Women Talking, ooh, Women Talking! (Credit: Michael Gibson/©2022 Orion Releasing LLC. All Rights Reserved.)

Starring: Rooney Mara, Claire Foy, Jessie Buckley, Judith Ivey, Ben Whishaw, Frances McDormand, Sheila McCarthy

Director: Sarah Polley

Running Time: 104 Minutes

Rating: PG-13 for Discussions of Abuse and Assault

Release Date: December 23, 2022 (Theaters)

What’s It About?: Women Talking is indeed about a group of women who are talking. What are they talking about? Let’s dig into it.

These women are members of a Mennonite colony, which means that they’re rather insular and isolated by nature. And with their current set of circumstances, they’re even more isolated than usual. The men in their community have been severely abusing them, and it’s time to decide what to do about that. Their options are: do nothing, stay and fight, or leave and start anew. None of those choices are perfect, but they’ve reached a breaking point and something must be done. So these very opinionated women hash it out for as long as necessary until they can come to a solution that enough of them can go along with, while Ben Whishaw plays the one kindly man who stays behind to take the minutes.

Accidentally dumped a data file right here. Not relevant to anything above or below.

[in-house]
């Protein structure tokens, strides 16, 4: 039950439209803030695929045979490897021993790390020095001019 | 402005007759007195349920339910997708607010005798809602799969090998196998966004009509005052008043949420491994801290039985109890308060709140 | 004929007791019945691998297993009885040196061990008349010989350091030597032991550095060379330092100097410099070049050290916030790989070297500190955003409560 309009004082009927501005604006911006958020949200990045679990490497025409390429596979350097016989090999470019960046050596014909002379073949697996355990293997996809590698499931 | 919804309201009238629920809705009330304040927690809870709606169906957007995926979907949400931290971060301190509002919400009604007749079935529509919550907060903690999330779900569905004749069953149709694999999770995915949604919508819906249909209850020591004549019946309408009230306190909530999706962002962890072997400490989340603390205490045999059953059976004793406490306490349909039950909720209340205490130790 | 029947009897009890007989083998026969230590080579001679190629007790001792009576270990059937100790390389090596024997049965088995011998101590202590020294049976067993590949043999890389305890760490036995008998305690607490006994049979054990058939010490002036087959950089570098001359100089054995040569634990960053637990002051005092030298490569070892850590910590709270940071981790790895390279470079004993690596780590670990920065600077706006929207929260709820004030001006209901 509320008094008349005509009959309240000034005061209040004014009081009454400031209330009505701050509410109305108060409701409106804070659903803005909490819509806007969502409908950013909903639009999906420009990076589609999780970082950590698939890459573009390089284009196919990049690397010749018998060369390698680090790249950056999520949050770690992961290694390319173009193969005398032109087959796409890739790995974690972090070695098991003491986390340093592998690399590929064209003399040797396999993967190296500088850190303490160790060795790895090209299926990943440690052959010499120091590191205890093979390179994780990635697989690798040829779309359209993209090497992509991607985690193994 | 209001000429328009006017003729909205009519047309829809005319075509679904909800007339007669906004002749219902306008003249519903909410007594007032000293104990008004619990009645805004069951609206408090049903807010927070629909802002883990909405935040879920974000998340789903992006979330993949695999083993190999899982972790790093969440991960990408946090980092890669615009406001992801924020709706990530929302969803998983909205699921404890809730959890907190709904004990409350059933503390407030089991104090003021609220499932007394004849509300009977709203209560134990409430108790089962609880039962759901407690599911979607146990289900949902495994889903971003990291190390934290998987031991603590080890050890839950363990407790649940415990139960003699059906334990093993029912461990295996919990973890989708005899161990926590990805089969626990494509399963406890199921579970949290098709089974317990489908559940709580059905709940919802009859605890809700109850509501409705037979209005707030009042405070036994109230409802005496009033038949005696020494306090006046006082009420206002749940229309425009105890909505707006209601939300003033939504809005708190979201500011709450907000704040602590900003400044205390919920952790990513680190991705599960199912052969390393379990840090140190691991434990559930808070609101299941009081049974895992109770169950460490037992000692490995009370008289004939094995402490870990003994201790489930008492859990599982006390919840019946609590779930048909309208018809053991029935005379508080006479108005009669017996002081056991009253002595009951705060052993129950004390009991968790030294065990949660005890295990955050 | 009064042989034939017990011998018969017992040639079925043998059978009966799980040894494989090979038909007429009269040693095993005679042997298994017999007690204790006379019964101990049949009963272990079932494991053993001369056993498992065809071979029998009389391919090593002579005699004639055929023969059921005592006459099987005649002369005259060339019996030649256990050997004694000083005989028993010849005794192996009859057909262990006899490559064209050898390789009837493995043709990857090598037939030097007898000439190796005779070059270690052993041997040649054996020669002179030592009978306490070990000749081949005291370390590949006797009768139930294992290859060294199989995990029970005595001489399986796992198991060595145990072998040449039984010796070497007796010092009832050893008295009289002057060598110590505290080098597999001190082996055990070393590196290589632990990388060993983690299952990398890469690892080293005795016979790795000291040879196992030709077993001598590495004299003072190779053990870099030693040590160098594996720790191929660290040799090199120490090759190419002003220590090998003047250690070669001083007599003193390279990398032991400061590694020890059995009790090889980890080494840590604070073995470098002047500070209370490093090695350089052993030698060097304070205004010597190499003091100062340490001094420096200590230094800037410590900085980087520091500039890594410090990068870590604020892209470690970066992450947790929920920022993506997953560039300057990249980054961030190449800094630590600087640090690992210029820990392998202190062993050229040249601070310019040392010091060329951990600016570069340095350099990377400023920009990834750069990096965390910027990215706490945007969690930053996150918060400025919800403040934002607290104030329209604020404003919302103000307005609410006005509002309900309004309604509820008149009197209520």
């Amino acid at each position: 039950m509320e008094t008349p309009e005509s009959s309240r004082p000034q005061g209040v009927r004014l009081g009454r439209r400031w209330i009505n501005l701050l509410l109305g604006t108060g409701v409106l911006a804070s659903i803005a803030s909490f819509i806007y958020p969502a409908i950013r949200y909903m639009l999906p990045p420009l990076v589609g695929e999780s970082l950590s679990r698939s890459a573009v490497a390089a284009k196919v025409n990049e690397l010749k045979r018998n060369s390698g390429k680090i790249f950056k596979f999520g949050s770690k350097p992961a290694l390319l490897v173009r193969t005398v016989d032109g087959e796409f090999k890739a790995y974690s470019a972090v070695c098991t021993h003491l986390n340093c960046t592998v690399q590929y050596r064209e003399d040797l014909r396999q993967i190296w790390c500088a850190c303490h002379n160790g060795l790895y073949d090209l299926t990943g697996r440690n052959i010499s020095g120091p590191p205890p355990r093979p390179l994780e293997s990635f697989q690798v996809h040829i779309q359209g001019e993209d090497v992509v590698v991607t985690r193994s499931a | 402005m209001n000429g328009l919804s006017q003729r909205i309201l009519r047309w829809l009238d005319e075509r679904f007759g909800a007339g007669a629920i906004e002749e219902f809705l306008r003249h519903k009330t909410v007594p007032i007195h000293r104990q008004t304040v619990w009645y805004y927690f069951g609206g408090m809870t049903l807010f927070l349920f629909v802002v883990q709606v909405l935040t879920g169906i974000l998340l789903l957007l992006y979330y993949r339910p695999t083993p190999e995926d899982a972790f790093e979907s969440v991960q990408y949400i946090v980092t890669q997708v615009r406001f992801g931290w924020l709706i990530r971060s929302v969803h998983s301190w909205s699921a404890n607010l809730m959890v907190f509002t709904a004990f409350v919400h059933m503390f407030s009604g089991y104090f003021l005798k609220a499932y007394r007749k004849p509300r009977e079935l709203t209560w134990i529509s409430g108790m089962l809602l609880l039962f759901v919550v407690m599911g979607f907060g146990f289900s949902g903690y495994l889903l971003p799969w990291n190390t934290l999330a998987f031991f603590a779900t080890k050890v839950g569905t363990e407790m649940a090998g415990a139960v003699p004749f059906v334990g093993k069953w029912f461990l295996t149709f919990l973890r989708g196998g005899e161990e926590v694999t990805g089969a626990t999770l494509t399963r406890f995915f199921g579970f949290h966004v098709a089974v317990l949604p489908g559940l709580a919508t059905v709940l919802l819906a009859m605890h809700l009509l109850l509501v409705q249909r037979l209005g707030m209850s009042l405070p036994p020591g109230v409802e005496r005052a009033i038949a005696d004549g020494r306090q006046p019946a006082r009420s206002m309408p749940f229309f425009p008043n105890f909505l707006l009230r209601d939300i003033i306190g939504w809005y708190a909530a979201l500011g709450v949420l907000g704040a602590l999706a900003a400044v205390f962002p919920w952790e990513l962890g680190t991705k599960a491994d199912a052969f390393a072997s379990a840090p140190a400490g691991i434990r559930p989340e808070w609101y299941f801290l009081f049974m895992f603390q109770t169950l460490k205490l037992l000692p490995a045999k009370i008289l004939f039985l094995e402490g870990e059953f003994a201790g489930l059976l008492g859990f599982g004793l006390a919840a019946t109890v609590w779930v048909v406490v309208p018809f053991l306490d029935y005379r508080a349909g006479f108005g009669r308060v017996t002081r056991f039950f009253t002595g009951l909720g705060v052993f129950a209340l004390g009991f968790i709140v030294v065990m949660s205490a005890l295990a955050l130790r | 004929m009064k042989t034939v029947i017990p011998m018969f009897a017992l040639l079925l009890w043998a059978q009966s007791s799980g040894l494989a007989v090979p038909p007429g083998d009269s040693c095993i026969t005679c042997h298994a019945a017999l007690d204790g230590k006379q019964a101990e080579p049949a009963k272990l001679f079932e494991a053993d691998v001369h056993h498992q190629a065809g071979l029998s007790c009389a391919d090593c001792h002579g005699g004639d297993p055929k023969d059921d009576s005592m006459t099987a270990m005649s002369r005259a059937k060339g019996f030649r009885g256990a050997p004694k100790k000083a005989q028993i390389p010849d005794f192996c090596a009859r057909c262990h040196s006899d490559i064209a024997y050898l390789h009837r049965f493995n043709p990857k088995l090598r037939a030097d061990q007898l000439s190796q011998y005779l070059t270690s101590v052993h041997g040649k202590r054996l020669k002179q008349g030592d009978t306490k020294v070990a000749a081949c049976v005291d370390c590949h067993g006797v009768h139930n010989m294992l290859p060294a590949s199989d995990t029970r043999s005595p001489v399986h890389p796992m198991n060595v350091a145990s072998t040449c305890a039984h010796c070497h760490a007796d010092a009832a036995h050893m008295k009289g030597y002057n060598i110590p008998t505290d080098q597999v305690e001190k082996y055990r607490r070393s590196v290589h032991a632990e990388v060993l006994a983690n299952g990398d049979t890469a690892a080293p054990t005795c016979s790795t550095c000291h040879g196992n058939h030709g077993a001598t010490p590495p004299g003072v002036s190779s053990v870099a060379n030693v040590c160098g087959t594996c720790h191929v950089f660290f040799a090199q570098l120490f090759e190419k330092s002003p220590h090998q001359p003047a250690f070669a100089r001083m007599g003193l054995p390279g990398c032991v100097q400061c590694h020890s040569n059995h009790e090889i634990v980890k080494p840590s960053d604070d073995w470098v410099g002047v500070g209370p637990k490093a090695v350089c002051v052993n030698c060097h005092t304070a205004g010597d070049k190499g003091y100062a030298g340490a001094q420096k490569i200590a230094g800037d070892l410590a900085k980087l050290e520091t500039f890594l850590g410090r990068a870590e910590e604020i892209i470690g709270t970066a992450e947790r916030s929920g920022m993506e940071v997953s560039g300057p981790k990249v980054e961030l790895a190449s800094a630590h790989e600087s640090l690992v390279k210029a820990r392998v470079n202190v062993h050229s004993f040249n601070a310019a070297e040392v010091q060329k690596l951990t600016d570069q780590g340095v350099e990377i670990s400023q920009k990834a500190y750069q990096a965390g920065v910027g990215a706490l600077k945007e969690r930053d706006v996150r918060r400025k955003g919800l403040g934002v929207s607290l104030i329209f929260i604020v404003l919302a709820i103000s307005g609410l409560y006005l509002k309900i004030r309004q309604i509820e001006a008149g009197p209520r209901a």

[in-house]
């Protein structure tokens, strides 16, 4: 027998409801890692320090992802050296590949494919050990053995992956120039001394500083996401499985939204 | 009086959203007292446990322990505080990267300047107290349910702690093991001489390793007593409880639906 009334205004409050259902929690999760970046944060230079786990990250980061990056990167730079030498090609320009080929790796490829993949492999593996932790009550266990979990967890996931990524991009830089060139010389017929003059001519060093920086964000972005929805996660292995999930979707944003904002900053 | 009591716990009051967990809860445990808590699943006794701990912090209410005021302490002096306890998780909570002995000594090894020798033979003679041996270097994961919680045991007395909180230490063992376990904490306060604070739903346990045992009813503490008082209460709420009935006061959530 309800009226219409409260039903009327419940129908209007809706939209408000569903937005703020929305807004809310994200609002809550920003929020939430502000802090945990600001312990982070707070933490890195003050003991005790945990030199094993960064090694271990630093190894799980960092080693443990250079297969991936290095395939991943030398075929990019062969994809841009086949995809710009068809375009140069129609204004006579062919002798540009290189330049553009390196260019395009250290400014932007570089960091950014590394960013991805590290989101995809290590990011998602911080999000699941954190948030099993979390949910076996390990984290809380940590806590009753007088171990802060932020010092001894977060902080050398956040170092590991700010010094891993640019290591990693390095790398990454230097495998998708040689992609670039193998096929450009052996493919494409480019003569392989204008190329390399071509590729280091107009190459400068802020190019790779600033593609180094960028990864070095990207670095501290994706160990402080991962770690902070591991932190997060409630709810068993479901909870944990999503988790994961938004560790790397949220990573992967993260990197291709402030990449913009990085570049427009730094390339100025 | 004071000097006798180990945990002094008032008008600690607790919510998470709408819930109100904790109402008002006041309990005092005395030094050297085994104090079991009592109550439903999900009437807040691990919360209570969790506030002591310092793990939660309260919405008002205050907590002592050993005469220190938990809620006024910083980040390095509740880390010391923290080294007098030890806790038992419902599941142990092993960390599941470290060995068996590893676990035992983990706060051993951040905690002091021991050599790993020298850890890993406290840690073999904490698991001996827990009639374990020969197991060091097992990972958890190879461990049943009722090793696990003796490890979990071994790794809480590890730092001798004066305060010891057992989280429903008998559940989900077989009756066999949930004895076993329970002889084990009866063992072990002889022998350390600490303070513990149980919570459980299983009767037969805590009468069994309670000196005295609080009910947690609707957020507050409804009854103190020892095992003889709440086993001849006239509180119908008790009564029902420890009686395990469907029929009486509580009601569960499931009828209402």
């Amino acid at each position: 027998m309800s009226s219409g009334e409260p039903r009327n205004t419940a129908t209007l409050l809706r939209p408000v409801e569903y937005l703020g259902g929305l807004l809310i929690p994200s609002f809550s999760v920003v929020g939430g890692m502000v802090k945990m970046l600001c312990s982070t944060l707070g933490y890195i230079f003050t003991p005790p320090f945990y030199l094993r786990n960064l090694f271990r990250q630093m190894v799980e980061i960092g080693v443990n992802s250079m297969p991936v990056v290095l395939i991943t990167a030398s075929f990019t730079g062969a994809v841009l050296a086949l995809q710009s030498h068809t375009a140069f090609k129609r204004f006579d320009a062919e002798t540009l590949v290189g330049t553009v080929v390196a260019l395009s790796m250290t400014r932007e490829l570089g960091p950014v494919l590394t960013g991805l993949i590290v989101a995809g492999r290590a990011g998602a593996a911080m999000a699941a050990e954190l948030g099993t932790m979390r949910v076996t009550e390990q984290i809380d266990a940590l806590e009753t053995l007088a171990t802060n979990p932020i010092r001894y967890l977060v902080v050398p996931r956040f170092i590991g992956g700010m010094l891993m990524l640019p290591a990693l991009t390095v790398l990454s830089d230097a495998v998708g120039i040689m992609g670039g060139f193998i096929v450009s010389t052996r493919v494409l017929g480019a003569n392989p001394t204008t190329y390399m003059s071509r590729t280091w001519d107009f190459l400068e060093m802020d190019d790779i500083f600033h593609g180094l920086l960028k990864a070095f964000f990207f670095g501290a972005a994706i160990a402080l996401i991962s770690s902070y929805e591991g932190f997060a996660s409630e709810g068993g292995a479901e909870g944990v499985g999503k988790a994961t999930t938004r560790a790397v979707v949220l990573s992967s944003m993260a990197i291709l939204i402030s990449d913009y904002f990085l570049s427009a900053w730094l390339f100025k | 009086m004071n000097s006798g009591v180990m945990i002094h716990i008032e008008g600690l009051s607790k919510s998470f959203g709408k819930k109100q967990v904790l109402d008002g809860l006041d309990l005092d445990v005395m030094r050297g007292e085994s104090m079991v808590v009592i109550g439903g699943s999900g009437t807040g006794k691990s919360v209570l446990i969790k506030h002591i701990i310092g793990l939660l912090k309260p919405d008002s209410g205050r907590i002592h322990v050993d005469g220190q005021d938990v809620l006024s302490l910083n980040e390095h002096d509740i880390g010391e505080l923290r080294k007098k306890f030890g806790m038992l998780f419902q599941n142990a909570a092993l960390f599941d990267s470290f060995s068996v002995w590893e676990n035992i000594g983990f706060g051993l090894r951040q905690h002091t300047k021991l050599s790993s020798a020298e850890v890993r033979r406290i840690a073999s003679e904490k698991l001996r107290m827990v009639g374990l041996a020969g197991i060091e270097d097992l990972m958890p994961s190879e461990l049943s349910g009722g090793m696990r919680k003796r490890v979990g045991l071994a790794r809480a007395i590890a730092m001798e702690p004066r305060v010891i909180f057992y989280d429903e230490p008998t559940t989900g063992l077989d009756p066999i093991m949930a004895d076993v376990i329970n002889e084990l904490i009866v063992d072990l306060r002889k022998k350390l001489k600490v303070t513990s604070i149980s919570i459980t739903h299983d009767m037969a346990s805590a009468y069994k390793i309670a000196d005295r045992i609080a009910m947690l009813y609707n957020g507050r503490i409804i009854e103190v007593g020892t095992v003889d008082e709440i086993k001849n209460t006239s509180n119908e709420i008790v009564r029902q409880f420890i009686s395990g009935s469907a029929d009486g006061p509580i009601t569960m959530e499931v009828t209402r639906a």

What Made an Impression?: One of the first things you’ll notice about Women Talking – unless you’re too drowsy to notice – is how hypnotically desaturated the color palette is. It’s liable to lull you to sleep; I’ll leave it up to you all to decide whether or not that’s a positive. I will say that I felt transported, which is one of the best (if not THE best) ways to feel sleepy at a movie theater. I was whisked away into a mysterious land, where the secrets flowed forth like a geyser.

The other major element of Women Talking that is impossible to ignore is Hildur Guðnadóttir’s rustic score that I would label “thriller lite.” It captures the sense of needing to run away while you’re sitting still. There’s also a vibe to those plucking strings that can best be described as The Temptation of Comfort. Stillness and chaos, bound together.

And as a final note, I will register my surprise at how much of a peek we get at the outside world, particularly in the form of a census worker driving by and calling out for the members of the community to come and be counted for the 2010 population. These Mennonites mostly eschew modern amenities, so even knowing what year it is feels like a betrayal of their trust. But that beckoning, that frisson, is what this conflict is all about. The times they are a-changin’, no matter what year you decide to live in.

Women Talking is Recommended If You Like: 12 Angry Men, but if it were set in a barn

Grade: 3.5 out of 5 Votes